By Bill Hayton
Vietnam Reporter, BBC News, Hanoi
There cannot be many places in the world where you can get shot for losing money on a foreign exchange deal, but Vietnam is one of them.
Foreign firms operating in Vietnam worry, say US officials
That is the situation potentially facing Nguyen Thi Quynh Van.
Until March this year, she was the deputy head of trade financing at a branch of one of Vietnam's biggest state-owned banks in the port city of Hai Phong.
Now she is under arrest, having been charged with "losing state resources through economic mismanagement" - a crime that carries the death penalty in Vietnam.
She is alleged to have lost $5.4m (£2.36m) in a series of speculative currency deals with at least three foreign banks based in Vietnam - in particular the Dutch bank ABN Amro, one of the 20 biggest banks in the world.
But this is no simple tale of a rogue trader being brought to book.
This case is about where political power lies in modern Vietnam and ultimately about whether it can succeed in transforming itself from a country governed by the rule of the Communist Party into one governed by the rule of law.
Trying to find out exactly what is going on is extremely difficult.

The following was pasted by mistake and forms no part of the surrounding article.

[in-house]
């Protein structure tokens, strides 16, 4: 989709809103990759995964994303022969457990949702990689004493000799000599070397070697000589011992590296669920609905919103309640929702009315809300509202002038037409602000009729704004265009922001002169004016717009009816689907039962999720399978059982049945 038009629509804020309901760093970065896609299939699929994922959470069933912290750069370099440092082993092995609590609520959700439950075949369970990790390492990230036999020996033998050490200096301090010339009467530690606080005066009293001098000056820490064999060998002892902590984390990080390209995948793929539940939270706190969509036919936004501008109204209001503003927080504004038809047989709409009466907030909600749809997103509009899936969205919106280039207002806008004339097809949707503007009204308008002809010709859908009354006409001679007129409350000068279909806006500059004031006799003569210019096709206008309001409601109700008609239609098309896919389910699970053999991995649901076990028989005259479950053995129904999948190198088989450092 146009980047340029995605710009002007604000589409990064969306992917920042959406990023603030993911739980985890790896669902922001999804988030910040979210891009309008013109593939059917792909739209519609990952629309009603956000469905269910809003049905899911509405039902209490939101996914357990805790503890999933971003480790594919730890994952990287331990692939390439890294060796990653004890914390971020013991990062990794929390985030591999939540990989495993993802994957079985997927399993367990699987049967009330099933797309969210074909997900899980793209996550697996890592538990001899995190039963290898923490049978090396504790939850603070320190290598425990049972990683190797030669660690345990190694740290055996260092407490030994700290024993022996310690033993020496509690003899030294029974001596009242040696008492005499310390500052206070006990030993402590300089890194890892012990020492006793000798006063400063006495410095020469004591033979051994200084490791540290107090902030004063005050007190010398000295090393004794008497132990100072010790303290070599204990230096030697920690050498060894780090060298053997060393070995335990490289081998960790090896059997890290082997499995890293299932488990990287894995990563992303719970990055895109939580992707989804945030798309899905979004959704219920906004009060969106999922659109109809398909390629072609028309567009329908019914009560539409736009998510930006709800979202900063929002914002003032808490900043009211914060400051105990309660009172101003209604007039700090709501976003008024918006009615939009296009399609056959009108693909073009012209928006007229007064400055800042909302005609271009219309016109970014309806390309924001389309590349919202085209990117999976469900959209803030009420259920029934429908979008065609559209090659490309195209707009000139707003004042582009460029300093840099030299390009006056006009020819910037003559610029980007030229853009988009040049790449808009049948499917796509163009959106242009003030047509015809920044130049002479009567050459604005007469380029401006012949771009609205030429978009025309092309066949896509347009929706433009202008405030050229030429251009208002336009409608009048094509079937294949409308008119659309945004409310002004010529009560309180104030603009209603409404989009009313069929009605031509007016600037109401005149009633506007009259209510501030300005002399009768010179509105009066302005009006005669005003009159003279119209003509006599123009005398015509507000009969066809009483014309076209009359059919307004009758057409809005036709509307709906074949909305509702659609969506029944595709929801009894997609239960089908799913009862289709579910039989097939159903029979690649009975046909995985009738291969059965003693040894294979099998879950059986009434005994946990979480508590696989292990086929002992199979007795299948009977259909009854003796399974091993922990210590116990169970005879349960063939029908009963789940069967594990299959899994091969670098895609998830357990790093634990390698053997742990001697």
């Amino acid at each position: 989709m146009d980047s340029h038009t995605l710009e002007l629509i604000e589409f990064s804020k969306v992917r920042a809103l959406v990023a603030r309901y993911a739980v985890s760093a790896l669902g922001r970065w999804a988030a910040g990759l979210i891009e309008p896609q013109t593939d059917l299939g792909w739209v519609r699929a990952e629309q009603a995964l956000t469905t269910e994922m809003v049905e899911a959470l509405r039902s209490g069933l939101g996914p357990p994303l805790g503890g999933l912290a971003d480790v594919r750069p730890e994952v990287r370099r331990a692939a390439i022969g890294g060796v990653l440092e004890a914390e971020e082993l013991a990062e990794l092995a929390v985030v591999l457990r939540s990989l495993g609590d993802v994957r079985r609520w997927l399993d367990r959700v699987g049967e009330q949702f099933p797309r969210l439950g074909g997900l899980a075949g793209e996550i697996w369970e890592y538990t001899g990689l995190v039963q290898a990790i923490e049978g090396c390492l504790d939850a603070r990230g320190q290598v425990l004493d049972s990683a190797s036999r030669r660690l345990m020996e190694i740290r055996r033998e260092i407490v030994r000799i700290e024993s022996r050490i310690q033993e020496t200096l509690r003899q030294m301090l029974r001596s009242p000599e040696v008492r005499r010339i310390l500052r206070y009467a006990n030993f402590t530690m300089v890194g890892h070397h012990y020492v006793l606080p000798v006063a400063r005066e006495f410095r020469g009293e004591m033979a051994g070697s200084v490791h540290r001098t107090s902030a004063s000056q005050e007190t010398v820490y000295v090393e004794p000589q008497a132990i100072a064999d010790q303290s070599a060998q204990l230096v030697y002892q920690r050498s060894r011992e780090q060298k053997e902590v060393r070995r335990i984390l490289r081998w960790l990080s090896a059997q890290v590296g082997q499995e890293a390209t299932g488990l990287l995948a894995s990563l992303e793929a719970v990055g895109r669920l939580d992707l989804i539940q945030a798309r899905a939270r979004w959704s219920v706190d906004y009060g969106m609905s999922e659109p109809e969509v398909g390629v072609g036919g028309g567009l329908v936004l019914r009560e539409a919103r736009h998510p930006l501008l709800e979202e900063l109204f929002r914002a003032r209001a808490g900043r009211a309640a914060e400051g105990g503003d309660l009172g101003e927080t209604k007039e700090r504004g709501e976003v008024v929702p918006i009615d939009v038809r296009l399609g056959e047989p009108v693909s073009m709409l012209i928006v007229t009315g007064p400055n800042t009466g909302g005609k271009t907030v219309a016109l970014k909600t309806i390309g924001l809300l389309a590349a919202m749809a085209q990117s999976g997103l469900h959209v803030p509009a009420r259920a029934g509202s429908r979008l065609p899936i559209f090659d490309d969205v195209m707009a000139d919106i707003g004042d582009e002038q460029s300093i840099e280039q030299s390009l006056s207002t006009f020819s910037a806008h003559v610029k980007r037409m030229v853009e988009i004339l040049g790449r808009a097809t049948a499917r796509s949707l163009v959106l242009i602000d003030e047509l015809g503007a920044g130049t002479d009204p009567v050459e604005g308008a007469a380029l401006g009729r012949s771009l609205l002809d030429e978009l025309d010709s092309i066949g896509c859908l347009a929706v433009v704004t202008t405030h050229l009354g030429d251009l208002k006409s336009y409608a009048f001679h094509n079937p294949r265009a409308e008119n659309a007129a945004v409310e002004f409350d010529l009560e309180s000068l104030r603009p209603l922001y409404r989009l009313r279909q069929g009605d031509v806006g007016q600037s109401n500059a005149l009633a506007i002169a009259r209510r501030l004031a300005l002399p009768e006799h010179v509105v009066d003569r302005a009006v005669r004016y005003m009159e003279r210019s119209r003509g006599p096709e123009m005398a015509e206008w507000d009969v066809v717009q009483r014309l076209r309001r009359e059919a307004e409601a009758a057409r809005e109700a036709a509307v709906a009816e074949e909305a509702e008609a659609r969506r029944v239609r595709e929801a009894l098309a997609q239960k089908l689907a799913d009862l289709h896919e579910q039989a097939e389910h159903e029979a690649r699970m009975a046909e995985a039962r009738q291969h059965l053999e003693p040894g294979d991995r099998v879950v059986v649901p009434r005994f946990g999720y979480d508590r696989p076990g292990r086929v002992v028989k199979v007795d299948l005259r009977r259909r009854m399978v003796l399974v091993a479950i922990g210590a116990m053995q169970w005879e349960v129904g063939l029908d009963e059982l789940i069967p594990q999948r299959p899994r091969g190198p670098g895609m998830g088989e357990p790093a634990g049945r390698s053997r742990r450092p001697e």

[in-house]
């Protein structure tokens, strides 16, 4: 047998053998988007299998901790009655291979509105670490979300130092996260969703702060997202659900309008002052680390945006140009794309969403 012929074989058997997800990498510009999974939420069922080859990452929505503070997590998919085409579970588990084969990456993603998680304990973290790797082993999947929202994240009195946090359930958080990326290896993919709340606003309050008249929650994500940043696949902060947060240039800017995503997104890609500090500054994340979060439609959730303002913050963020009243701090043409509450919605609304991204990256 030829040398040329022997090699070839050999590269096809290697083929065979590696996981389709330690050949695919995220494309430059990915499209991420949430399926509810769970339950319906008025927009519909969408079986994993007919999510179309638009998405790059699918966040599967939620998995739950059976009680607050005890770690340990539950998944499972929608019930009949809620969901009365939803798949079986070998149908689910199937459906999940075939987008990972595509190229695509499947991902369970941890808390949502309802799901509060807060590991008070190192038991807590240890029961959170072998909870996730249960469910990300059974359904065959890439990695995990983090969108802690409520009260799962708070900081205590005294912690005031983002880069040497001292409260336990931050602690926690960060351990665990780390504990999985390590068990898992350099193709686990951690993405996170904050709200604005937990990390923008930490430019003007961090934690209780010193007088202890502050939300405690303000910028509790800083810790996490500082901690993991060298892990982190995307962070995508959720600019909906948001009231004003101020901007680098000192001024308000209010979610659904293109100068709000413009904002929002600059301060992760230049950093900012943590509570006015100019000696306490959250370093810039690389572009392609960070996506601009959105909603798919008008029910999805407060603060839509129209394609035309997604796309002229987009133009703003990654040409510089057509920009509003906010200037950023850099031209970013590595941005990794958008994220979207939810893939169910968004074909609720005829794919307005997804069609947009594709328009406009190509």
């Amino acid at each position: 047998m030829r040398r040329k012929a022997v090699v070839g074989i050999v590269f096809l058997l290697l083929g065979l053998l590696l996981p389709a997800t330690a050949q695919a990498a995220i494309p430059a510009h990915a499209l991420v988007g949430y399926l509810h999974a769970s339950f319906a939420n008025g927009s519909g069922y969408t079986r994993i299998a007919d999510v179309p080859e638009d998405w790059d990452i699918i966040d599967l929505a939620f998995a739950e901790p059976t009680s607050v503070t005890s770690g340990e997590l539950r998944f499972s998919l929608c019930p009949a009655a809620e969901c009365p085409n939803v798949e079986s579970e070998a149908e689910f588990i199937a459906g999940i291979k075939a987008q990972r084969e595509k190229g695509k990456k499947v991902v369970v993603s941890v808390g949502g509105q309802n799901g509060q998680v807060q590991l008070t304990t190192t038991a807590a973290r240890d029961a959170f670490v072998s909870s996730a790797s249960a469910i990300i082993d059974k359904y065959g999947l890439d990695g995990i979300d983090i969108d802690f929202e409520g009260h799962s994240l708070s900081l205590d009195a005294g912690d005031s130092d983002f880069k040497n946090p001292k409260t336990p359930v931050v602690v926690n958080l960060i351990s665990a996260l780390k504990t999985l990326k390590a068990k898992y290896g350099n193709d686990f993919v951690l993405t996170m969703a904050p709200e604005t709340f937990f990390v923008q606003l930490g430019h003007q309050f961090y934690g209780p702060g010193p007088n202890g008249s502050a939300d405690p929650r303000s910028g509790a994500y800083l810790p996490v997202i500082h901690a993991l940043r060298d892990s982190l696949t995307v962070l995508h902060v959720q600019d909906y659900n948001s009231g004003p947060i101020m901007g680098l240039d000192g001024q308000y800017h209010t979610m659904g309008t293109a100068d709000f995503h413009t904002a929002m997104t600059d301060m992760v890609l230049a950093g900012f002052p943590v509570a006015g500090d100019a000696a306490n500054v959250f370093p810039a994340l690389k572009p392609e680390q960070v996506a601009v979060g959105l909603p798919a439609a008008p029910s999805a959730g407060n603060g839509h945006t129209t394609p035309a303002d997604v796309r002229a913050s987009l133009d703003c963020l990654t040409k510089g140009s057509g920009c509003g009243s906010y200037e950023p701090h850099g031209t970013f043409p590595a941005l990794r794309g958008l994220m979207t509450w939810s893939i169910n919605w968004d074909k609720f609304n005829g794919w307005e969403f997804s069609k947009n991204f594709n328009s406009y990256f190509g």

Very few people will risk talking to the media either on the record or in private.
"This case is making representatives of foreign companies in Vietnam very nervous because there is such a lack of information," says Adam Sitkoff, executive director of the American Chamber of Commerce in Hanoi.
That is because the response of Ms Van's employers, the Industrial and Commercial Bank of Vietnam - Incombank for short - has been to sue ABN Amro for the return of the $5.4m.
This case formally begins in a Hanoi court on Monday 14 August.
Incombank has sued ABN Amro
There are four members of ABN Amro's staff currently under arrest - and one of them, according to his supporters, has been held by the police without charge or access to a lawyer for four months.
The general manager of ABN Amro in Vietnam, a Vietnamese-American, has been banned from leaving the country.
The bank insists that both it, and its staff, are innocent.
"ABN Amro believes the trades [with Incombank] were valid and all the trades were settled," it says in a statement.
But Incombank insists that a crime has been committed.
"Many kinds of currency have been illegally withdrawn and it is our policy that once someone has intentionally caused damage to our company, they have to be responsible for the return of what they have taken," one official in the bank's legal department says.
At one level, the case rests on the interpretation of part of a directive issued by the State Bank of Vietnam seven years ago, but not implemented until last month.
ABN Amro is familiar with local customs
Under Decision 101/QD-NHNN of 23 June 1999, foreign exchange dealers have to register with the State Bank of Vietnam.
But the Incombank official argues that did not happen.